Happy Monday bookish people! Here we go, I told you I was putting up two book reviews today. The first was for The prison Healer by Lynette Noni if you’re interested in that you can see it here: https://theblindscribe.com/2021/05/24/book-review-the-prison-healer-by-lynette-noni/

This second book review is for The Strange Case of the Alchemist’s Daughter by Theodora Goss, which is the first in a trilogy.

In this book review I will give star ratings to four categories and I will write a little about each one. I will try to keep it as spoiler free as possible. I hope you enjoy my book review.

The Strange Case of the Alchemist’s Daughter Plot:

Rating: 4 out of 5.

I loved this plot. It’s so different to anything I’ve read before. I picked up this book after seeing Megwithbooks on YouTube talking about it. It combines two things I love: strong female leads and mystery books and it delivered on both. The beginning of the story did feel a bit slow, as it started to introduce the women who would become the protagonists of this story but the pace soon picked up. I spent most of the book trying to figure out the twists and turns that this book are full of. There’s not much else I can say about the plot of this book without spoiling it so I’ll just say that I highly recommend it.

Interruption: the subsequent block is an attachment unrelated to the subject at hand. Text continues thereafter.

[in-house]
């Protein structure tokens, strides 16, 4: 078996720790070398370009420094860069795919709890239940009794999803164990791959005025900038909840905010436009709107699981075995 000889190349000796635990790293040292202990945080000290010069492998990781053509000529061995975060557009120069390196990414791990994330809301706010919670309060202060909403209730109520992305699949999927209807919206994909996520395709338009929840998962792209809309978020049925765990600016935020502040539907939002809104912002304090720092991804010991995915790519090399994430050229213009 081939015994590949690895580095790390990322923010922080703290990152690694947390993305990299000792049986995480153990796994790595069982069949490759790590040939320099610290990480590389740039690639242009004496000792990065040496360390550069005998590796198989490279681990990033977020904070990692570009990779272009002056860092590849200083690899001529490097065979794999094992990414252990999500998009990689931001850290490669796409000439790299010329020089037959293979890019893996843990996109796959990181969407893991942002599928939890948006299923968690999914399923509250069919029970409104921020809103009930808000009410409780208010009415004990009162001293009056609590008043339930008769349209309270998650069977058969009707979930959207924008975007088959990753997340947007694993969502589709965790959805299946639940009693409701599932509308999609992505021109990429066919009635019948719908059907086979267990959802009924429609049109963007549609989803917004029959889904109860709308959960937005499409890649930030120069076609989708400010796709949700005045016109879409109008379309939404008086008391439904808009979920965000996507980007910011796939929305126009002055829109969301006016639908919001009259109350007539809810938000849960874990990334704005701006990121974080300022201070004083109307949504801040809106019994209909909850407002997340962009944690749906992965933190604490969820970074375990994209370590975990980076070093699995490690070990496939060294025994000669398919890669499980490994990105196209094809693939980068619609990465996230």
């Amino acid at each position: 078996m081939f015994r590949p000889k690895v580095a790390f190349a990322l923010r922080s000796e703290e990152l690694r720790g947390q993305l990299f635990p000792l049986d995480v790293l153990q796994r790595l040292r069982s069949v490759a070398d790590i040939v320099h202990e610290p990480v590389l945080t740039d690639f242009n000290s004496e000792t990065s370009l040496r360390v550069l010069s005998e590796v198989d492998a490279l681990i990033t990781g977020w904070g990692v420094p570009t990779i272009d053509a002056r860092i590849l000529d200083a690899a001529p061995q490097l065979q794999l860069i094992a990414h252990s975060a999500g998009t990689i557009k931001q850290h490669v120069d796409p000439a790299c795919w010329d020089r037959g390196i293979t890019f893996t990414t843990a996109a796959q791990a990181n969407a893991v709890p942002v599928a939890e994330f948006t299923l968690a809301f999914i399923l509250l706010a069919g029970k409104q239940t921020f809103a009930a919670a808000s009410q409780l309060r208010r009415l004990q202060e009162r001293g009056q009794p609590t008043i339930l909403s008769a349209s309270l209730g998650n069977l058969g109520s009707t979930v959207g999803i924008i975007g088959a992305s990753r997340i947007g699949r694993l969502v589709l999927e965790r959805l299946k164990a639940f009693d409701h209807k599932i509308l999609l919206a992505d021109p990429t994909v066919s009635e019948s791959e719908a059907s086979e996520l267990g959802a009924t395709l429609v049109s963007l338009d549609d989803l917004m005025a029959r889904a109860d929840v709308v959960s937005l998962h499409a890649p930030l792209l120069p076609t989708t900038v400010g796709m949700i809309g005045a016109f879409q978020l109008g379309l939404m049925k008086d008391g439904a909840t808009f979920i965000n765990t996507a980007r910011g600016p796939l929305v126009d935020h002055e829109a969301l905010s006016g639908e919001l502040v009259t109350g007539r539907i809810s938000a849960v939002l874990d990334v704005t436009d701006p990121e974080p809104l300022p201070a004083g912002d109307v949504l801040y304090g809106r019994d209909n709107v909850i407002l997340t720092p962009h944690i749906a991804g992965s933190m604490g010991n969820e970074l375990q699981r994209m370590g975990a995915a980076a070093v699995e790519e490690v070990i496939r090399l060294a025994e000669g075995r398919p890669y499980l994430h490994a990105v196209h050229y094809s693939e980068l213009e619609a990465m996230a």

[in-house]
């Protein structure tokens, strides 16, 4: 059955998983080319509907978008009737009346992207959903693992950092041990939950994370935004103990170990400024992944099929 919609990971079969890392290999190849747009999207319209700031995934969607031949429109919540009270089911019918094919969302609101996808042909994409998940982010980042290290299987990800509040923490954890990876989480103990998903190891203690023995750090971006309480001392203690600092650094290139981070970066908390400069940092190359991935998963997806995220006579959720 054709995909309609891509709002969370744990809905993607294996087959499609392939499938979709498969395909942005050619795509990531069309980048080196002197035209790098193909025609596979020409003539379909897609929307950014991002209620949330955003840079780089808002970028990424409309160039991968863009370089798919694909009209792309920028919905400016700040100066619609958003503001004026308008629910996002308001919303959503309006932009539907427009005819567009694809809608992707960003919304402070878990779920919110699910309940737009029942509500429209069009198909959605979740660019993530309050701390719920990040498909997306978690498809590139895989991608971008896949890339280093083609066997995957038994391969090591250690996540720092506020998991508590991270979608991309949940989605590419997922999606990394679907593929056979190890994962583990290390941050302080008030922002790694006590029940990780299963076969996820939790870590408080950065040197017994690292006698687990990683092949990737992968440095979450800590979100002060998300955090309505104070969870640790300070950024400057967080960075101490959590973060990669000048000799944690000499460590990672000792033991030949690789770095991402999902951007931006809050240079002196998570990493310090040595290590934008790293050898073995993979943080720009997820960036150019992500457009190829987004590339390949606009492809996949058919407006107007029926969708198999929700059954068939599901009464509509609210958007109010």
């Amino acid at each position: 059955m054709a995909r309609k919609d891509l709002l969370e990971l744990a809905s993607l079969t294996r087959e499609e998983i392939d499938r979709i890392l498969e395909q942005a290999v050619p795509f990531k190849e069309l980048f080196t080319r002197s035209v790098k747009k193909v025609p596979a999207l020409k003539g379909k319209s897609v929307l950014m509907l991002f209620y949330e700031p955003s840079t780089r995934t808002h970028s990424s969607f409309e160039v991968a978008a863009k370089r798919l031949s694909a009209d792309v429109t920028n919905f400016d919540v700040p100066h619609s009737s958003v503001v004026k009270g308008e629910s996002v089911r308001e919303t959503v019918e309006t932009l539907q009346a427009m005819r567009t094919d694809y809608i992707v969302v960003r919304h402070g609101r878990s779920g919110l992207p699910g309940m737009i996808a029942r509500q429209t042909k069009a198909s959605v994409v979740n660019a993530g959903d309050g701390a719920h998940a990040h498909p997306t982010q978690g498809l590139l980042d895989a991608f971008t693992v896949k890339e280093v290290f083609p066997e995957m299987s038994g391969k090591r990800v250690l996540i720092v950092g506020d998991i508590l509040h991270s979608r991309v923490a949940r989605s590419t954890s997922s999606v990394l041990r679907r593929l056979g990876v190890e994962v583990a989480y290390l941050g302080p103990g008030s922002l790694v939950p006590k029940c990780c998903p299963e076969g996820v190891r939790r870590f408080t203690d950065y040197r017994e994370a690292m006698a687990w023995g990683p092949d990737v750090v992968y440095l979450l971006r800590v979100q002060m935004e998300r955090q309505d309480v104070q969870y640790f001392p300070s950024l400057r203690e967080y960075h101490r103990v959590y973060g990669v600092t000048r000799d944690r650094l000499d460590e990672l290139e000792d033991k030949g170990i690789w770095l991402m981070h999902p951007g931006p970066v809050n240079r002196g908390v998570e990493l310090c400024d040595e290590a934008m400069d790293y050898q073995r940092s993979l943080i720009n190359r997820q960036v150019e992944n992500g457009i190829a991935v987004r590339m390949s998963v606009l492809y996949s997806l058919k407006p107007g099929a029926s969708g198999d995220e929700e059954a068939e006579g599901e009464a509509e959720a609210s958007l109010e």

The Strange Case of the Alchemist’s Daughter Characters:

Rating: 4 out of 5.

In this book you meet Mary Jekyll, Diana Hyde, Beatrice Rappaccini, Catherine Moreau and Justine Frankenstein. Each of these characters have their own interesting personalities and realistic flaws. I found each of their introductions to hook me into the story even more and by the end I was wishing that I was part of their group – although I wouldn’t want to be a daughter experimented on by their scientist father. This book also has Sherlock Holmes and John Watson in it… this is a very interesting addition to the book and I am excited to see how they fit in the second and third books of the series.